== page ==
Slightly different topspeeds and nobody is surprsied that the newer machines were the quickest.
I’ve to correct myself after a hint of Sam Collins and a fresh look, the Orecas in general were the fastest, except of the TDS-Ligier. A more detailed analysis has to come for all sectors to find out where the diferent concepts have advantages – at the end the came to a quite close result.
My apologies for doing such slim analysis this year. Unfortunatlely I don’t make money with such things and am quite busy at the moment in my regular job.
The pictures below shows nicely a group of cars with very similar pace. It represent the close battle we had during the race and again, it isn’t over until it’s over!
When you put the gap between the winning Ferrari #51 and the other cars into a chart, you can see how close the battle was at the beginning of the race until one after the another got problems. But it also shows that the Corvette #73, who were 10 minutes behind after 2/3rd of the race reduced the gap to 5 minutes to the end of the race – really, really quick machine!
Negative values mean the Ferrari was behind, positive infront of the opponent.
I choose the quickest car of each manufacturer for this chart and it seems that all were able to do 14 laps per stint, only Corvette had to switch between 13 and 14 laps, while Porsche clearly shows their fuel cell trouble.
This chart surprised me a little. The cars were almost equaliy quick – the difference was just between 2 or 4 km/h. If I had to sort the cars, I would say Ferrari quickest, followed by Corvette and Porsche with the same topspeed and the Aston Martin slightly slower. Remeber these data come from the official speedtrap and I can’t tell if this is already under braking, etc.
The Porsche #79 again is slower and the Ferrari #71 seems to be quicker, but he did only 28 laps.
For now, leaving LMP1 behind, maybe I will bring some more later.
GTEpro was fascinating to watch. Nice battles there and the #79 Porsche had only two drivers. A quick look at the laptimes shows, that the Aston Martin #97 and the quicker Corvette clearly did the fastest laptimes, but you have to bring it home to win a race – or you need to have more luck with the safety car.
The #79 Porsche is not shown here. The car, a Porsche 997 GT3 RSR, was way slower than the other cars in the class.
In Le Mans teammates should be the best budies and together they should be the best unit. Take one driver out and put the next one in and you can be confident that he brings the car home in one piece as you would do. And he is quick, as you are. But he is also the next competitor. Both use the same piece of hardware and the same setup.
But remeber, when you look at these pictures, that laptimes can be influenced by team order, by fuel or race strategy or tricky weather conditions. Doing it a bit slower can be way faster at the end.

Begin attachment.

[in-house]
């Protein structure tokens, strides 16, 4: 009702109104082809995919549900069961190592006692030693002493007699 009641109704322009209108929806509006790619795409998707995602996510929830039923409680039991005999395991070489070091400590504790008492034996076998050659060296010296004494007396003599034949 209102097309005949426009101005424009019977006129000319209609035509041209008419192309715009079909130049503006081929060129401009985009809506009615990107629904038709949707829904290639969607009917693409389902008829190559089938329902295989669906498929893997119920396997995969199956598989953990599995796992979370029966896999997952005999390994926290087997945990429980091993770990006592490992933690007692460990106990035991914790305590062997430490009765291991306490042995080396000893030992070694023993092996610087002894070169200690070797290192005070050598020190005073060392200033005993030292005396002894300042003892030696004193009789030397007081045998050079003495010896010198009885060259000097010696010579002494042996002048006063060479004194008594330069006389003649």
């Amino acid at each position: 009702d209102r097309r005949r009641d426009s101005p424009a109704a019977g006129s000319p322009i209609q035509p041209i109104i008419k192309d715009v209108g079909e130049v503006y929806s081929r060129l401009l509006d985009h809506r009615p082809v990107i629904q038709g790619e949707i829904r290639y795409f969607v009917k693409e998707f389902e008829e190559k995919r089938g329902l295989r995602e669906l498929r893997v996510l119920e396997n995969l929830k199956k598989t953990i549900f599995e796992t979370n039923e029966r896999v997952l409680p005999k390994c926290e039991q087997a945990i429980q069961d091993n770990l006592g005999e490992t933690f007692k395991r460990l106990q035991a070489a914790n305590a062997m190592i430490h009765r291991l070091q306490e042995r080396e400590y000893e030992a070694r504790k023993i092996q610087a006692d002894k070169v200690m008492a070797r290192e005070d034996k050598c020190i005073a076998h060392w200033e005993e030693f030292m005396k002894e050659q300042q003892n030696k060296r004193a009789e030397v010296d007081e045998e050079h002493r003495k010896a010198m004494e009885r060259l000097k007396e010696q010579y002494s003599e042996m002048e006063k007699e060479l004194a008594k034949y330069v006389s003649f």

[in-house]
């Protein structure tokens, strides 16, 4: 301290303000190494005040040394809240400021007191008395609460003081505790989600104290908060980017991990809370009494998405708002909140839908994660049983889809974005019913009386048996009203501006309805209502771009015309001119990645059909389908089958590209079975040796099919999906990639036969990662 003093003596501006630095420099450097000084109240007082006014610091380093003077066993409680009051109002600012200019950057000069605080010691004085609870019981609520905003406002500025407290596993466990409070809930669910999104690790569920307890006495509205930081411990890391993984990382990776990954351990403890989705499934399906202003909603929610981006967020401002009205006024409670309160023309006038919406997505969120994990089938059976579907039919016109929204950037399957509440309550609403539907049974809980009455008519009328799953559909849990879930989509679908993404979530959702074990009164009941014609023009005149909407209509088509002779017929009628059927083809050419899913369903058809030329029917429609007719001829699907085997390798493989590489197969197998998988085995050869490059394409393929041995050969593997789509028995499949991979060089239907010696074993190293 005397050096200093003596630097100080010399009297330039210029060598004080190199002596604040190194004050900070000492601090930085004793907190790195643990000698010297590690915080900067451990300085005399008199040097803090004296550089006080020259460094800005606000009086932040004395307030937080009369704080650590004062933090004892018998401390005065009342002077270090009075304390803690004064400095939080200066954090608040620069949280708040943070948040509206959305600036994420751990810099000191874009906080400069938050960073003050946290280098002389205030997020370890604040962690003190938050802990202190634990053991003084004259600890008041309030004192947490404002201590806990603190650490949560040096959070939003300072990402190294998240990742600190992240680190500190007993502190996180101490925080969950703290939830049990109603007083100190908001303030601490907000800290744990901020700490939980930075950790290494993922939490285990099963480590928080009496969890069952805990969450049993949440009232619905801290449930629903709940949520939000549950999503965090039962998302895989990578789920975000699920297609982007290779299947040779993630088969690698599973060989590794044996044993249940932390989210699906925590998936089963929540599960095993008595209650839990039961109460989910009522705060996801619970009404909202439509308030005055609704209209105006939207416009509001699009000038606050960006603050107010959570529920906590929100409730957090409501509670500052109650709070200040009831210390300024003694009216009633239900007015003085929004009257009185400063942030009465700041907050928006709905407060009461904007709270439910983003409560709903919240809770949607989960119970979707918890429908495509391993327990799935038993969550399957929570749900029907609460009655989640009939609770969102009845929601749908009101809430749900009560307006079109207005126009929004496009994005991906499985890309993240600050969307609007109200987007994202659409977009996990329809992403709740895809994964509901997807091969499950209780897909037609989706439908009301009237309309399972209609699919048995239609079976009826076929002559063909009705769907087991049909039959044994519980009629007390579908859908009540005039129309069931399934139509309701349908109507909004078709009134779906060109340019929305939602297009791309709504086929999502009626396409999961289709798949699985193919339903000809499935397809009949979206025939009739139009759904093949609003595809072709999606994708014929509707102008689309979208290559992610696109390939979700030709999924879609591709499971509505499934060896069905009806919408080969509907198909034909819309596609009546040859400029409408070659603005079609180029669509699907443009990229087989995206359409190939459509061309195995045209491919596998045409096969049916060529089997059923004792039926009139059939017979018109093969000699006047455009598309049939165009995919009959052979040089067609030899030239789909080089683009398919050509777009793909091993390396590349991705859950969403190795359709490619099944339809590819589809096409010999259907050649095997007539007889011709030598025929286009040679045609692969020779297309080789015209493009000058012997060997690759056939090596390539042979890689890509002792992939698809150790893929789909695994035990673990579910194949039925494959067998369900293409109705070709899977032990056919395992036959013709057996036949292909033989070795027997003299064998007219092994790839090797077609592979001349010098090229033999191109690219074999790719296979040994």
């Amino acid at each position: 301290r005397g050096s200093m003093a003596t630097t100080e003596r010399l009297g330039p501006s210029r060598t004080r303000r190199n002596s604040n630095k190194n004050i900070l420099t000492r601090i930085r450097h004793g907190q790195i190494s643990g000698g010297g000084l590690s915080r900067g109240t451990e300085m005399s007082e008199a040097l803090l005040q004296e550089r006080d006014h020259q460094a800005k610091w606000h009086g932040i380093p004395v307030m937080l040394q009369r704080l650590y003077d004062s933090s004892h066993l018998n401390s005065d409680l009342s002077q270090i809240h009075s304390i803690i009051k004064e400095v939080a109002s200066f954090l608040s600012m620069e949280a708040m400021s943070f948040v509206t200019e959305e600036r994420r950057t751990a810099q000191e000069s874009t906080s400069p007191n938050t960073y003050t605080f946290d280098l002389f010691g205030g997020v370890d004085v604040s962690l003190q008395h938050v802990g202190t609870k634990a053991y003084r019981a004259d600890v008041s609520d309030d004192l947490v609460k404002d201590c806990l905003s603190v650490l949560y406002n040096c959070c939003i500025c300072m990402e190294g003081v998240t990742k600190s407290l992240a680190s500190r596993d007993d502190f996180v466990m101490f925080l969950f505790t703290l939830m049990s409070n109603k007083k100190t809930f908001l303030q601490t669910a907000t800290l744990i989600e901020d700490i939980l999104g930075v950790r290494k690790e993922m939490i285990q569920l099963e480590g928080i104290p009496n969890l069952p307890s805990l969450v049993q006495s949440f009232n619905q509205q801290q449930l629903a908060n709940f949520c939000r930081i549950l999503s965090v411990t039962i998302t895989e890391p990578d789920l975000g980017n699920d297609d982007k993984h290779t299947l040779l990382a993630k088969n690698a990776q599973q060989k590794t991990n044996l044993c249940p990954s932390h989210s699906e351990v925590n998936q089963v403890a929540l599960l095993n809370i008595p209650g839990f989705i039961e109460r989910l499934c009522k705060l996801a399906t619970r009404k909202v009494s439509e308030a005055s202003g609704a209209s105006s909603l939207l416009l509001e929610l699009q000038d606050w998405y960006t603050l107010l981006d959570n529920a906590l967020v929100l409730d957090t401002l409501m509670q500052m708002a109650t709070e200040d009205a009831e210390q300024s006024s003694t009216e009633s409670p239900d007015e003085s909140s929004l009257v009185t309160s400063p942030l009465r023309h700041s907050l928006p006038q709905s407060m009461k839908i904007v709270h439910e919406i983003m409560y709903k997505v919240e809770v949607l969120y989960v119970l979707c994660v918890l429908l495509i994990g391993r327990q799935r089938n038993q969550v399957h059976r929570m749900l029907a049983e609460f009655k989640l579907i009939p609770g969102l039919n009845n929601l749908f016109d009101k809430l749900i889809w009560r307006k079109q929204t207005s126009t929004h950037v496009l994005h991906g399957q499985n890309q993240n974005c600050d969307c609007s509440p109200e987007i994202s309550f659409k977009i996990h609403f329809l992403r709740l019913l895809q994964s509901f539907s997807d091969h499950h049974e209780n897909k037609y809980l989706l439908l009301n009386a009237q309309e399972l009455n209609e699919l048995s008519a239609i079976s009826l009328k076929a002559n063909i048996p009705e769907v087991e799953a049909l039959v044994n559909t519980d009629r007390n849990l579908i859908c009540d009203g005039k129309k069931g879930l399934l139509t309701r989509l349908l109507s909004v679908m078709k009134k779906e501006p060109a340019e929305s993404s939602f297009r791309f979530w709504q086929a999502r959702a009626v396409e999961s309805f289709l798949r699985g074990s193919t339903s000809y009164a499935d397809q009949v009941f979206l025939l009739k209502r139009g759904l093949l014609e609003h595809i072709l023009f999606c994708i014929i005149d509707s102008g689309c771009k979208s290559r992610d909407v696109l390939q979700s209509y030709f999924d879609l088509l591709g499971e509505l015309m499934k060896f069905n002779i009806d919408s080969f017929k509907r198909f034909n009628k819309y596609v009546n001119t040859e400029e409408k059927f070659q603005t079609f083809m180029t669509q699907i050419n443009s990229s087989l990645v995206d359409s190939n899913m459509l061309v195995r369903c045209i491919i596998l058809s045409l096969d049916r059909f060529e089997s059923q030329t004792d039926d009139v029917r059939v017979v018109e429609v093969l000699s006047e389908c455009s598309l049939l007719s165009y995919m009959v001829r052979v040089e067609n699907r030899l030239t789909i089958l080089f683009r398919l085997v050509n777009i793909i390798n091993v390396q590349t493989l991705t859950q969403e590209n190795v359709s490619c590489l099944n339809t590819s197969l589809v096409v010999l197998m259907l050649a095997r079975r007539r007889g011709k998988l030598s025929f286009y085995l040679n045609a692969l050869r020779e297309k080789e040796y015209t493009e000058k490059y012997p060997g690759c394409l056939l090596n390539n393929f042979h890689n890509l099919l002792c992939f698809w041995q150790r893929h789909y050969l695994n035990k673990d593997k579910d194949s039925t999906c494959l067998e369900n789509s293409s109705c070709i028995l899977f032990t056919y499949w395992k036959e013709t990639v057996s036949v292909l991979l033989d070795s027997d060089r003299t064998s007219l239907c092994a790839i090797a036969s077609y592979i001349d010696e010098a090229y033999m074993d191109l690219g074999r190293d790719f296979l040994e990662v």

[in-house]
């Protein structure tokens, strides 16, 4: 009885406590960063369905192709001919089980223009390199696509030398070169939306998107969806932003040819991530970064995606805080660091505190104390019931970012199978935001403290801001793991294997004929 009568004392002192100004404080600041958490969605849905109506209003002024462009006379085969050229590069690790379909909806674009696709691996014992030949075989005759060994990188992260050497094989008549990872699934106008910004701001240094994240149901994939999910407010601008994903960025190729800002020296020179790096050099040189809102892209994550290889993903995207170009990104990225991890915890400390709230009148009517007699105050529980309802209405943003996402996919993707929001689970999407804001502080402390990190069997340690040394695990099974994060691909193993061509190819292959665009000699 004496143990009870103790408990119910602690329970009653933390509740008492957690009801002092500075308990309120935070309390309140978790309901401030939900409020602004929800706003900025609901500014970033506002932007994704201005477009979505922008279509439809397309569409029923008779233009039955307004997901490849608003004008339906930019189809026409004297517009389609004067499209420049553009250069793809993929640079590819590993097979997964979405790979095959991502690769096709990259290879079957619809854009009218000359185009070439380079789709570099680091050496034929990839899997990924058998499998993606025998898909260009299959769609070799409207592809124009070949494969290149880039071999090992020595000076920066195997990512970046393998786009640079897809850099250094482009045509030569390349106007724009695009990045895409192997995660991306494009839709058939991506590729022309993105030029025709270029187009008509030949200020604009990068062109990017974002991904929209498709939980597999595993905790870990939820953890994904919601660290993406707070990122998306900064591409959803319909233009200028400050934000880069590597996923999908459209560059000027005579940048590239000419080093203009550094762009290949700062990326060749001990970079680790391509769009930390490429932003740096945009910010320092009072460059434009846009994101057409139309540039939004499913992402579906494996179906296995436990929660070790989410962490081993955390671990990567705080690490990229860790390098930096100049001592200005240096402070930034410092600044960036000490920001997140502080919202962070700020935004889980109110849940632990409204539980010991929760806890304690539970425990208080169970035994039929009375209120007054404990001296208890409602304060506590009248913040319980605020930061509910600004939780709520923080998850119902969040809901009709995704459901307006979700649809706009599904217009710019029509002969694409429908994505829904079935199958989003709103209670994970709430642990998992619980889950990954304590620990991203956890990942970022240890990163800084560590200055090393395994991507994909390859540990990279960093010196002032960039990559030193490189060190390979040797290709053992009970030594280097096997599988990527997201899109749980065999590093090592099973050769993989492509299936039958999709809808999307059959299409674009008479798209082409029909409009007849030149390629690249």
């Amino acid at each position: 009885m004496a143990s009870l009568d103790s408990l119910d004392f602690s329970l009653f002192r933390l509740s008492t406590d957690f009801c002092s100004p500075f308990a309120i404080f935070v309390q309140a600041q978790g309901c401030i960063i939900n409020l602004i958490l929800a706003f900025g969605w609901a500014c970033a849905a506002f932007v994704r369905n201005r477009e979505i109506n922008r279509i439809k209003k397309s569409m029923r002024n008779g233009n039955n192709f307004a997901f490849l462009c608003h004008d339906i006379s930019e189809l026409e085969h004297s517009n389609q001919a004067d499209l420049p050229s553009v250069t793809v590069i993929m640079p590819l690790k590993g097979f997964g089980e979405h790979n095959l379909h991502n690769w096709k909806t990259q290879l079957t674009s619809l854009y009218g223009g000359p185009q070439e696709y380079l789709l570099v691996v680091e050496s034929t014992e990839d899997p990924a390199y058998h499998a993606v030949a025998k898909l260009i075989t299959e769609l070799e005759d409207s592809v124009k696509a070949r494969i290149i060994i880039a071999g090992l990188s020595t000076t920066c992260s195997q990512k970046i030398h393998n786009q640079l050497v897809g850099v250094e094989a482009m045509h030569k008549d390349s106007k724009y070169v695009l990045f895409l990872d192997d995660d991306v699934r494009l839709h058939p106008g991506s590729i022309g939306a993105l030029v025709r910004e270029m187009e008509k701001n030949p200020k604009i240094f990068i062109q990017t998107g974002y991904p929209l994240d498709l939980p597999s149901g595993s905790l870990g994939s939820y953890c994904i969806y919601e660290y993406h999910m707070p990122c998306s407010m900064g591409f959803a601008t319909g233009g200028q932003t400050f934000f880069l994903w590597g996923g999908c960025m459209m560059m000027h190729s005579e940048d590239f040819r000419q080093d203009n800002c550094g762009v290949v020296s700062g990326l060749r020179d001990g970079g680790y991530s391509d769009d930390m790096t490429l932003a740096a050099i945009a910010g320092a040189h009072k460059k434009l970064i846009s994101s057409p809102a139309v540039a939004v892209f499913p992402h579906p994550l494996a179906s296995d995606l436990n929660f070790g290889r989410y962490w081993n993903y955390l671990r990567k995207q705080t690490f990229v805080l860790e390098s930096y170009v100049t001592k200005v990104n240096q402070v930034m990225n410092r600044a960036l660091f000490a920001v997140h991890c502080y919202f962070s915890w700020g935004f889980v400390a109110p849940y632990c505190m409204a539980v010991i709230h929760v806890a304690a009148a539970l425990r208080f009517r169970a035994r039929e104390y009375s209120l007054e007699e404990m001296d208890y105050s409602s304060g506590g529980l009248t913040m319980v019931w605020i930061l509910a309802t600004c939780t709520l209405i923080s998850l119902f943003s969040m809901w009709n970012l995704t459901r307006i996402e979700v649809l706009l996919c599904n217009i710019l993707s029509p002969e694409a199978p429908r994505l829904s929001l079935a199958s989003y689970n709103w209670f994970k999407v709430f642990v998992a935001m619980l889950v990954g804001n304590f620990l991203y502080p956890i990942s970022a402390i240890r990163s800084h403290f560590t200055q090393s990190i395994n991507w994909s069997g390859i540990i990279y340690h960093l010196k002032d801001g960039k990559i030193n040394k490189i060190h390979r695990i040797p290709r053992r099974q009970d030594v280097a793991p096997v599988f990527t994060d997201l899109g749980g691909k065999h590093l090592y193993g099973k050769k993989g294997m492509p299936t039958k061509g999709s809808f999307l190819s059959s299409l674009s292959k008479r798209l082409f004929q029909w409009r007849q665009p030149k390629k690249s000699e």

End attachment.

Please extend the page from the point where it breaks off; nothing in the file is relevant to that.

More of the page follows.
Who had to work the most for the money in the factory cars.
Another interesting fact is the topspeed in Le Mans. In the past the most significant parameter, it changed a bit over the ears. Remember the question for the „Langheck“ or „Kurzheck“ Porsche 962 when the chicanes were build.
But Topspeed is still important and a look into the oficial numbers shows something quite intersting. First of all, Audi did the fastest topspeed of all. Maybe because of a good slipstream, but everyone has expected that Porsche would take the trophy or at least Toyota. But during the weekend there were rumours that Porsche had an unexpected aero-bouncing on the front and reduced laptimes and topspeed.
Toyota found themself in discussions about a strange behaving rear wing – see Mike Fullers excellent analysis – which could also be a reason for the slower speed. More likely to me is, that the Toyota driver simply lifted the food earlier to charge the supercaps.
Using hybrid technologydoes mean a different way of thinking and hybrid strategy is the key to a fast and efficient lap. The graph shows slower Toyotas at the speed trap and Audi and Porsche close by at higher speeds. The reason why I used the percent instead of absolute numbers is the different number of laps the teams did. Unfortunatly I had to remove Audi #3 and Porsche #20 because of faulty or too little amount of datas. Audi did the fastest topspeed reaching 339,1 km/h, while the other competitors were 5-8 km/h slower. But if you take the average of all topspeeds of a car relatively to the fastest topseed you can see a bigger difference for the Toyotas than for the Audis or Porsches. This underlines that the Toyotas could have gone faster.
This graph shows the gaps between the winning Audi #2 and the other factory LMP1 cars.
How to read this?
Negative values mean the car is infront of the Audi #2, positive they are behind.
The little ripple come from pitstopps.
What we can see is, that the Toyota #7 was in the lead all the time (as we know) until it broke down, but because the line is relativly flat, both car did very similar laptimes. A reason could be that the Toyota took it easy or both cars were very equal.
The Porsche #20 tells a different story. Over the laps the graphs is rising, because the Audi #2 was constantly faster until around lap 250, when the turbo of the #2 had to be changed, and the Audi #1 and the Porsche #20 entered P1 and P2.
Before the 2014 race, ACO and FIA installd the Slow Zones to reduce the safety car problems where others can be penalized just because the safety car came out at the wrong time. Unfortunatly the safety cars came out this year again and again some had a big gap of a few minutes. Which can easily be seen at around lap 25. There has to be something for the future!